A story of retribution about American missionaries in rural China in 1910 whose toddler son is stolen by Mongol bandits and whose search for him across a dangerous land comes to haunt them, changing not only what they believe but who they are.
When she learns that her husband has been kidnapped in Afghanistan, the swirl of events here and abroad sends Clarissa into the late-night streets of Brooklyn and connects her to a wider world of warriors and survivors.
Disgraced and fired from his newspaper job, a young man returns to the Florida town of his birth to begin searching for a daughter he has only recently learned may exist and who could be at considerable risk.
Below are words from Virginia Pye, Author of River of Dust, an Indie Next Pick for May, 2013
Every novelist I know has at least one unpublished manuscript tucked away in a drawer. River of Dust is my sixth novel, though it’s my debut book publication. Novel writing often requires a long apprenticeship, which is nothing to be ashamed of. Each book I’ve written has been better than the last, and while at the time I didn’t see it this way, perhaps it’s all for the best that the early ones never met a general public. Those books were more for me.
Which raises a question: for whom do we write? I remember my very first poem. It was about a snowflake melting on my forearm when I stepped indoors from a winter storm. The poem suggested that the inevitable melting was like life itself. In the second stanza, I tied that image to an even weightier one of a match being blown out—more evidence of the brevity and sorrow of life. I was eleven years old and very pleased with myself.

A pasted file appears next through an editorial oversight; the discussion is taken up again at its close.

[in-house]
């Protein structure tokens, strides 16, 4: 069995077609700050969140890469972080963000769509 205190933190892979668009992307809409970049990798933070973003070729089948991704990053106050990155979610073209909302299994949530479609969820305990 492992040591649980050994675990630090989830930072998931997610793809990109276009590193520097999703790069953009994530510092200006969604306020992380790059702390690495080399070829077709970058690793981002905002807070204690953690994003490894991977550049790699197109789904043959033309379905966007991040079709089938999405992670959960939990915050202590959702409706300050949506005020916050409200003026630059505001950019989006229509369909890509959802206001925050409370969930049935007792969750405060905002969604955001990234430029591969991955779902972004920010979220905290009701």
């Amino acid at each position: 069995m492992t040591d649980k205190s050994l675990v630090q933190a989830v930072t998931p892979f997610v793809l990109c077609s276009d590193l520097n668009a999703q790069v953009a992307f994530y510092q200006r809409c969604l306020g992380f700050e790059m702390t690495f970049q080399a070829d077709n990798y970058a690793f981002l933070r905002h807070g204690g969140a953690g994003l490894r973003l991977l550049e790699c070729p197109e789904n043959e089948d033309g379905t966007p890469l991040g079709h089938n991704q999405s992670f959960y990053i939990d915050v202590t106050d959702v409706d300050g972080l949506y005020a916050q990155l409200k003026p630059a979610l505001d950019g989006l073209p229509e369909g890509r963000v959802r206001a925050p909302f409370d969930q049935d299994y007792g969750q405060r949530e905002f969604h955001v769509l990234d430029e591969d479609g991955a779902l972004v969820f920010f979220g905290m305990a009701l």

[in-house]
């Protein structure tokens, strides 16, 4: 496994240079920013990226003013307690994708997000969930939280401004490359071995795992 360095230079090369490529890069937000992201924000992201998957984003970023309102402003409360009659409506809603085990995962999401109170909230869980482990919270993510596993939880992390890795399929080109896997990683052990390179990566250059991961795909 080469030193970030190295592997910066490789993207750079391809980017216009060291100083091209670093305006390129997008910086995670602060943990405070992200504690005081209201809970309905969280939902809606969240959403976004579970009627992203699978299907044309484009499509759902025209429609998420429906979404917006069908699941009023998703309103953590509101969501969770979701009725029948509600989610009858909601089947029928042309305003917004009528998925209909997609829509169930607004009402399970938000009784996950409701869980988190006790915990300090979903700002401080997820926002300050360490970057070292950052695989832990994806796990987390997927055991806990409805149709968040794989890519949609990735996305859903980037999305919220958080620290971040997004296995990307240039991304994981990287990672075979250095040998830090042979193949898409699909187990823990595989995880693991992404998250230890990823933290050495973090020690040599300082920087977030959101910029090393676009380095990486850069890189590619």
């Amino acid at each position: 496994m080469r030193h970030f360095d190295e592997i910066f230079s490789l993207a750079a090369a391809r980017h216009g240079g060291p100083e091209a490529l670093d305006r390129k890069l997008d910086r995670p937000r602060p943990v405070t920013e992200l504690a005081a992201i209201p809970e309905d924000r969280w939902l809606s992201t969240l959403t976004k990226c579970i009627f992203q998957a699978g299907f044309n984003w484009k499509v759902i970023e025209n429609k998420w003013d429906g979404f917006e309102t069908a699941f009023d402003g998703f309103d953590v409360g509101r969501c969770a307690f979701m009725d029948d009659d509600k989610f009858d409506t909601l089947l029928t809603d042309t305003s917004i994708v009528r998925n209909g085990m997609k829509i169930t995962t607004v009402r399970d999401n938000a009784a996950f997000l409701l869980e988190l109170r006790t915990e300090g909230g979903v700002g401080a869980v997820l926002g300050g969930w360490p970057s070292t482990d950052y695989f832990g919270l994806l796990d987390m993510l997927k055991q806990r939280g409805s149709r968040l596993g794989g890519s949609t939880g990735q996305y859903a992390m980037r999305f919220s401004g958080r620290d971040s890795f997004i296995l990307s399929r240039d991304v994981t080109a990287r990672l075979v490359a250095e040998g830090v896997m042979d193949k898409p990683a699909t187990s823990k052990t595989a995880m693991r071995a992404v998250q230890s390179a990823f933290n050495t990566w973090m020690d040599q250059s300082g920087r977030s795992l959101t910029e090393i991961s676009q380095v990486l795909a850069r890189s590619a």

I held my notebook up before me and didn’t know enough yet to be nervous as I read aloud my first poem to my mother who stood stirring a pot on the stove. When I finished, she said that it was very nice, and then asked me to grab the milk for her from the refrigerator. She wasn’t dismissive. Not at all. She was kind and encouraging, but I still felt a shocking let-down. Did she grasp what my poem really meant? Did she understand the magnitude of what I was trying to say? Not exactly. She had dinner to get on the table.
And so I learned quickly about the yawning gap between what a piece of writing can mean to the writer and what it may mean to a reader. I think most writers don’t have a reader in mind when we start scribbling in journals as young people, recording events and observations. We riff off of dialogue we’ve overheard because it’s fun. We comment on life in clever ways on pages that no one will see but us. This lack of audience provides room to experiment and develop our own keen voices.
But then we’re faced with the task of taking that initial impulse and amplifying, honing, and perfecting it for the sake of actual readers: to go from simply enjoying our words, to learning how to tell a story that others will find interesting, or if we work really hard at it, profound. The process is so complex that when we finally do achieve success, the reasons for it may remain mysterious to us.
But that impulse to share a vision of the world through words which I first felt as a snowflake melted on my arm—that’s where it all begins. I liken that moment to when God gives Adam the honor and thrill of naming each and every thing. From there to a published novel is as long a path as the one Adam has been taking ever since.